It’s not just milk that does a body good. Calcium-rich foods are not the only way to get strong healthy bones. It’s a start, but there is more you need to maintain bone density as you age. Young or old bones are not part of daily mobility. Bones help to protect your organs, a place to anchor all your muscles, and stores for calcium (which includes nerve conduction, hormones, and enzymes). It’s never too late to build a healthy body.
Here are the top tips for healthy bones:
1) Eat a varied diet
Fruits and veggies are not only full of calcium but vitamin C and antioxidants, which can help maintain bones by fighting off cell damage. (1) Foods like broccoli, onions, cabbage, and peppers are surprisingly high in vitamin C and other antioxidants. Also, make sure to include protein in your diet as well. Lean proteins like fish, nuts, dairy, and poultry are the best healthy meal options. (2)
2) Work out
Weight-bearing exercises are essential to building and maintaining strong bones. Studies have shown that men and women who did weight-bearing and resistance exercises as they aged had stronger, denser and bigger bones that similar groups did not have. (3) Include walking, dancing, hiking, jumping rope, and even yard work on a regular basis for both cardio and bone health benefits. (4)
3) Sunshine or supplements
Vitamins D and K are essential to bone health. Vitamin D helps with absorption of calcium. With the prevalence of sunscreen and lack of outdoor time, vitamin D deficiency is pretty commonplace. Vitamin K2 helps with bone modification, bone formation, and is vital to preventing the loss of calcium from your bones. (5) Vitamin D and K2 can be found in our Foundational Multivitamin.
4) Maintain a healthy weight
This one is a little more involved. Getting to a healthy can be challenging for many. Dropping calories too low can deplete the nutrients needed for healthy bones. Diets with too few calories often have too few nutrients as well. Being at an obese weight can cause a significant loss of bone density in hips and thighs. Make sure to not only get in some physical activity every day, but to also eat a well-balanced diet full of protein and vital nutrients to support an active lifestyle and healthy weight management. (6)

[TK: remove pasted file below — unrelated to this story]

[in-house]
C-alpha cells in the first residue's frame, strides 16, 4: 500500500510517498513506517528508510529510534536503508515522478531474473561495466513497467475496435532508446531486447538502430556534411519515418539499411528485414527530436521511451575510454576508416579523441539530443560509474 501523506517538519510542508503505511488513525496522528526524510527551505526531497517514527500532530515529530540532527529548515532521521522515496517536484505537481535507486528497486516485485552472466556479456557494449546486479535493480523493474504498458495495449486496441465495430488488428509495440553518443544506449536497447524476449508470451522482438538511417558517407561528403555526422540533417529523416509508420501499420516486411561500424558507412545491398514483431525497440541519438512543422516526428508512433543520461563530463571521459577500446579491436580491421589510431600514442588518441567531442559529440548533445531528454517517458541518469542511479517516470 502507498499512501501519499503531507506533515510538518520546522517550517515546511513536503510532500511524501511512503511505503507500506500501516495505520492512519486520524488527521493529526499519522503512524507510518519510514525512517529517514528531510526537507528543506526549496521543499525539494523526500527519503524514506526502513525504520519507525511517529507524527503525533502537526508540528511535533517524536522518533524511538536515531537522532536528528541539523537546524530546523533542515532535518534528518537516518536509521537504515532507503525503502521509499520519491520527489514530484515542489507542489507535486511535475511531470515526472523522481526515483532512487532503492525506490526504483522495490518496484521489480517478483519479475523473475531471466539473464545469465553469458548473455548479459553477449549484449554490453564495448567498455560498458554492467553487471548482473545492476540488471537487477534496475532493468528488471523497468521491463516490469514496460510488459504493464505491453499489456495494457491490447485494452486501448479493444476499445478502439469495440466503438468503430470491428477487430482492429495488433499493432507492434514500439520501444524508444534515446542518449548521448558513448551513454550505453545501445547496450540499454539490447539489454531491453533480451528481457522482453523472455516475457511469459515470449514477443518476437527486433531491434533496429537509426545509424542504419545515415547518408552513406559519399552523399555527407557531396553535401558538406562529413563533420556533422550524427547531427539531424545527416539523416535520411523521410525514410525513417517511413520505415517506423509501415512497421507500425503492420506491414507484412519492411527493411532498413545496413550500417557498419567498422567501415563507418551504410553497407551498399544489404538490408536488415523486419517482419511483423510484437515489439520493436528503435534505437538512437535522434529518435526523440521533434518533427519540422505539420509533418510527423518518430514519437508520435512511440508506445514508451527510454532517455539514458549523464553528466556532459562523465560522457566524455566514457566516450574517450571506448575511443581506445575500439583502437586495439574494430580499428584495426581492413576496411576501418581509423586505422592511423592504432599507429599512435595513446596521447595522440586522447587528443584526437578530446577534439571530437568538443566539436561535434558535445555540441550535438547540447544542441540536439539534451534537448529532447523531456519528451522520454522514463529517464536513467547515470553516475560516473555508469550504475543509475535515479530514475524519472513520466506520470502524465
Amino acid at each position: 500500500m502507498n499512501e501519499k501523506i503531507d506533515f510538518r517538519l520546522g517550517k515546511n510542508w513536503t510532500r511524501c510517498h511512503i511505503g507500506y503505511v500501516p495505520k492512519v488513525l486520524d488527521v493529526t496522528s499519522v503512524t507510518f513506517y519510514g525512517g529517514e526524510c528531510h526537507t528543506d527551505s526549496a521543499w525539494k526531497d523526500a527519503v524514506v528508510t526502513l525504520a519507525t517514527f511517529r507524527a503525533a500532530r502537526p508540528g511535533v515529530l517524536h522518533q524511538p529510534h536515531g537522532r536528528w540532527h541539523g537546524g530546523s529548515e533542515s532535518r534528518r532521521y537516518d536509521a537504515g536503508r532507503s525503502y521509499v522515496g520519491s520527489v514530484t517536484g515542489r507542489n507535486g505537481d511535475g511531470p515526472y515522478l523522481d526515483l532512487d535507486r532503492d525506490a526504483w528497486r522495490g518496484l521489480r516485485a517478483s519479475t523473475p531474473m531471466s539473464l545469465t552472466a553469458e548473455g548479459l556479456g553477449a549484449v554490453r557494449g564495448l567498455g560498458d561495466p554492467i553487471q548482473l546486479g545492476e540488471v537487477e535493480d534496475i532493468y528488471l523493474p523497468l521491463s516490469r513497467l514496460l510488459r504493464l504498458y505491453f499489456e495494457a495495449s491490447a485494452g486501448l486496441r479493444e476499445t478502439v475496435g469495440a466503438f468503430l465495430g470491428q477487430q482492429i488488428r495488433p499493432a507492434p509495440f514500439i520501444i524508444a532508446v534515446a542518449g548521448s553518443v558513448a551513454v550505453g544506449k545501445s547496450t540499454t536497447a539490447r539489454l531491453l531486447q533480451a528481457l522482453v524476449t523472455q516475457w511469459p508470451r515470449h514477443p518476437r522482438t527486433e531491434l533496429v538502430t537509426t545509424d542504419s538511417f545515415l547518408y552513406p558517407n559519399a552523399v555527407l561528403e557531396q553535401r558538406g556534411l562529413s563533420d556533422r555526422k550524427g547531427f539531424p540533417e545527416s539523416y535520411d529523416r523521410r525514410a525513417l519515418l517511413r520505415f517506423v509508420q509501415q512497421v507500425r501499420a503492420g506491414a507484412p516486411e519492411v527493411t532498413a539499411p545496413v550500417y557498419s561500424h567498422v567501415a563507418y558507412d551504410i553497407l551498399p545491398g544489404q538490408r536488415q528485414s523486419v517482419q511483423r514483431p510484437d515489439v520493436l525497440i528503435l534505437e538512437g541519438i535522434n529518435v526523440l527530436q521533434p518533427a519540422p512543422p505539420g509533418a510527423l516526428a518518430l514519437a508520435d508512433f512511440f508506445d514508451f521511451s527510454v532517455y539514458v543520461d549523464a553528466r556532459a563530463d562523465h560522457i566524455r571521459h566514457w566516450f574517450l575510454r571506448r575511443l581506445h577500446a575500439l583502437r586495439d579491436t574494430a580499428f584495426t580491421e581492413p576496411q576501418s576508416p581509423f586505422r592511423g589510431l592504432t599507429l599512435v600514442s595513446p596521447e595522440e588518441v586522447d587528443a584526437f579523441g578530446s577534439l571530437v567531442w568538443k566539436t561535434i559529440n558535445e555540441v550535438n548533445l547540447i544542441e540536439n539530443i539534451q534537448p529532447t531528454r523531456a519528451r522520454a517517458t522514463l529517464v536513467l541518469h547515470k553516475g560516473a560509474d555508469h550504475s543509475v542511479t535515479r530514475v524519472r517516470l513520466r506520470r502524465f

Small changes for healthy bones
For something as important as your bones, a little effort can go a long way. Healthy weights, lifting weights, eating a diet packed with nutrient-dense foods, and getting some sun is all part of a healthy lifestyle in general and key to strong bone structure as you age. If you want your body to work hard, you have to be willing to work hard to maintain it every day. Like my anatomy teacher always used to say, “getting old ain’t for sissies”.
These tips, along with a personalized vitamin regimen, could help your build and maintain healthy bones. Take our free 5-minute assessment to get personalized vitamin recommendations based on your unique needs. Ready to find high-quality vitamins that are right for you? Get your personalized recommendations.
- Aghajanian P, Hall S, Wongworawat MD, Mohan S. The Roles and Mechanisms of Actions of Vitamin C in Bone: New Developments. J Bone Miner Res. 2015;30(11):1945-55.
- Kerstetter JE, O’brien KO, Insogna KL. Low protein intake: the impact on calcium and bone homeostasis in humans. J Nutr. 2003;133(3):855S-861S.
- Marques EA, Mota J, Viana JL, et al. Response of bone mineral density, inflammatory cytokines, and biochemical bone markers to a 32-week combined loading exercise programme in older men and women. Arch Gerontol Geriatr. 2013;57(2):226-33.
- Branca, F., & Vatueña, S. (2001). Calcium, physical activity and bone health – building bones for a stronger future. Public Health Nutrition, 4(1a), 117-123. doi:10.1079/PHN2000105
- Sahota O. Understanding vitamin D deficiency. Age Ageing. 2014;43(5):589-91.
- Shapses SA, Riedt CS. Bone, body weight, and weight reduction: what are the concerns?. J Nutr. 2006;136(6):1453-6.